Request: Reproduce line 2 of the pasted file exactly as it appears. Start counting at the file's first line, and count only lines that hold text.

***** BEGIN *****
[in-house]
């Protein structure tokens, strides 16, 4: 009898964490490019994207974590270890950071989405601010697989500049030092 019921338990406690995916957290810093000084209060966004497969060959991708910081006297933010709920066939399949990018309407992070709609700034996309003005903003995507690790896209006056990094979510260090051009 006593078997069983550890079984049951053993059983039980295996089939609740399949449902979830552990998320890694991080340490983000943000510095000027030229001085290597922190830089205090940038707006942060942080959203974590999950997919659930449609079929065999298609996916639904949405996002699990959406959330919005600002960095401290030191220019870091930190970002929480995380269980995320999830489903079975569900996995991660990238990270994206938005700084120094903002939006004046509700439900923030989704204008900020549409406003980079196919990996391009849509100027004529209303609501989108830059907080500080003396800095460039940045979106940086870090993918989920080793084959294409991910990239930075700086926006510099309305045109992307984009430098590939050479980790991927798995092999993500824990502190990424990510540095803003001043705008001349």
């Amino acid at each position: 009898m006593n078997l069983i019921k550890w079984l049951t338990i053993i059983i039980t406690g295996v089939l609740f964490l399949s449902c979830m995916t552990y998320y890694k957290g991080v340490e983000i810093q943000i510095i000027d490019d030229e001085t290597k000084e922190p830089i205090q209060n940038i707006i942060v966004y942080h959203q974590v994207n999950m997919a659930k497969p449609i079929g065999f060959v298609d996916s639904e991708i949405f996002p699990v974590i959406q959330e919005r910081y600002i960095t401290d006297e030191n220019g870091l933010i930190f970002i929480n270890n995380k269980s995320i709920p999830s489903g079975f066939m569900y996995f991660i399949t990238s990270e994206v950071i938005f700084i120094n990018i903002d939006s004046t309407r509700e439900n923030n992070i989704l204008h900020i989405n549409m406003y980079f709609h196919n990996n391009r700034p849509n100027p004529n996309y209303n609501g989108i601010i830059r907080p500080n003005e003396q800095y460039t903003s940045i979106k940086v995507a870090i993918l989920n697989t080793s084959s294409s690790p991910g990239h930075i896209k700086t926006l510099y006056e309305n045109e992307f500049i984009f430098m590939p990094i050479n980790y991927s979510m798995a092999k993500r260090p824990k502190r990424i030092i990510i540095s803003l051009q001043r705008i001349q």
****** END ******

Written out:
């Protein structure tokens, strides 16, 4: 009898964490490019994207974590270890950071989405601010697989500049030092 019921338990406690995916957290810093000084209060966004497969060959991708910081006297933010709920066939399949990018309407992070709609700034996309003005903003995507690790896209006056990094979510260090051009 006593078997069983550890079984049951053993059983039980295996089939609740399949449902979830552990998320890694991080340490983000943000510095000027030229001085290597922190830089205090940038707006942060942080959203974590999950997919659930449609079929065999298609996916639904949405996002699990959406959330919005600002960095401290030191220019870091930190970002929480995380269980995320999830489903079975569900996995991660990238990270994206938005700084120094903002939006004046509700439900923030989704204008900020549409406003980079196919990996391009849509100027004529209303609501989108830059907080500080003396800095460039940045979106940086870090993918989920080793084959294409991910990239930075700086926006510099309305045109992307984009430098590939050479980790991927798995092999993500824990502190990424990510540095803003001043705008001349």